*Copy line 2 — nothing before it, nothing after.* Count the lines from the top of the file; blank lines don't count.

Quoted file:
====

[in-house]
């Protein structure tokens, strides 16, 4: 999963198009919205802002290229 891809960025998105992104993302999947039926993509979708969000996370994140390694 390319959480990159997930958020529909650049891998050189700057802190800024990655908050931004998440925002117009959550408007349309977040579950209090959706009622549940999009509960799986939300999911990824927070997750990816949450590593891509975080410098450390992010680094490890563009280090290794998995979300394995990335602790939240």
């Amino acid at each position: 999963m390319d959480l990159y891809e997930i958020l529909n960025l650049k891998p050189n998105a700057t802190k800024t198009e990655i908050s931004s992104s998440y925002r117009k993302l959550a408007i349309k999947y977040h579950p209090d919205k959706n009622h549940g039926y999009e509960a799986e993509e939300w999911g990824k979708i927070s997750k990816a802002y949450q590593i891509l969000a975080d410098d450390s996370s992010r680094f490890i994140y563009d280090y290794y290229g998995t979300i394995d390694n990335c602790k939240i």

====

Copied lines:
């Protein structure tokens, strides 16, 4: 999963198009919205802002290229 891809960025998105992104993302999947039926993509979708969000996370994140390694 390319959480990159997930958020529909650049891998050189700057802190800024990655908050931004998440925002117009959550408007349309977040579950209090959706009622549940999009509960799986939300999911990824927070997750990816949450590593891509975080410098450390992010680094490890563009280090290794998995979300394995990335602790939240």